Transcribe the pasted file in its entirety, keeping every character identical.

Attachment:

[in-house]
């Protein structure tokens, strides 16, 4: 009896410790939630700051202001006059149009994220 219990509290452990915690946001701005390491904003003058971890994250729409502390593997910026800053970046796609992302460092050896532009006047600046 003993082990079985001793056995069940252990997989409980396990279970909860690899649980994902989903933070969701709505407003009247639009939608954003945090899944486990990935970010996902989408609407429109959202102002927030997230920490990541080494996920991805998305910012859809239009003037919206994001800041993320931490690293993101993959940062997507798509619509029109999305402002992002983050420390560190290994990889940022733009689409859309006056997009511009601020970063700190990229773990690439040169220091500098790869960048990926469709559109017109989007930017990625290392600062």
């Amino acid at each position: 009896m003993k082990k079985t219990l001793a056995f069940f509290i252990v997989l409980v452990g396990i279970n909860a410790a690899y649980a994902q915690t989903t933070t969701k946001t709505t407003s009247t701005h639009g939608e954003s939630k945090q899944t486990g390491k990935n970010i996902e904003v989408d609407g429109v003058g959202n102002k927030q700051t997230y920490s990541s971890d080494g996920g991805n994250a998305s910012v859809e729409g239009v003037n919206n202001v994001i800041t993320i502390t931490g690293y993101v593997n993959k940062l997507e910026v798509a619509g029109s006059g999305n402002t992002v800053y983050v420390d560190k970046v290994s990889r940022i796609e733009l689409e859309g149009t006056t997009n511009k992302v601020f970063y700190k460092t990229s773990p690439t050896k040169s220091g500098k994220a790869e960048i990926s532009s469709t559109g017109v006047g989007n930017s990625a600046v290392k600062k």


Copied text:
[in-house]
């Protein structure tokens, strides 16, 4: 009896410790939630700051202001006059149009994220 219990509290452990915690946001701005390491904003003058971890994250729409502390593997910026800053970046796609992302460092050896532009006047600046 003993082990079985001793056995069940252990997989409980396990279970909860690899649980994902989903933070969701709505407003009247639009939608954003945090899944486990990935970010996902989408609407429109959202102002927030997230920490990541080494996920991805998305910012859809239009003037919206994001800041993320931490690293993101993959940062997507798509619509029109999305402002992002983050420390560190290994990889940022733009689409859309006056997009511009601020970063700190990229773990690439040169220091500098790869960048990926469709559109017109989007930017990625290392600062």
């Amino acid at each position: 009896m003993k082990k079985t219990l001793a056995f069940f509290i252990v997989l409980v452990g396990i279970n909860a410790a690899y649980a994902q915690t989903t933070t969701k946001t709505t407003s009247t701005h639009g939608e954003s939630k945090q899944t486990g390491k990935n970010i996902e904003v989408d609407g429109v003058g959202n102002k927030q700051t997230y920490s990541s971890d080494g996920g991805n994250a998305s910012v859809e729409g239009v003037n919206n202001v994001i800041t993320i502390t931490g690293y993101v593997n993959k940062l997507e910026v798509a619509g029109s006059g999305n402002t992002v800053y983050v420390d560190k970046v290994s990889r940022i796609e733009l689409e859309g149009t006056t997009n511009k992302v601020f970063y700190k460092t990229s773990p690439t050896k040169s220091g500098k994220a790869e960048i990926s532009s469709t559109g017109v006047g989007n930017s990625a600046v290392k600062k």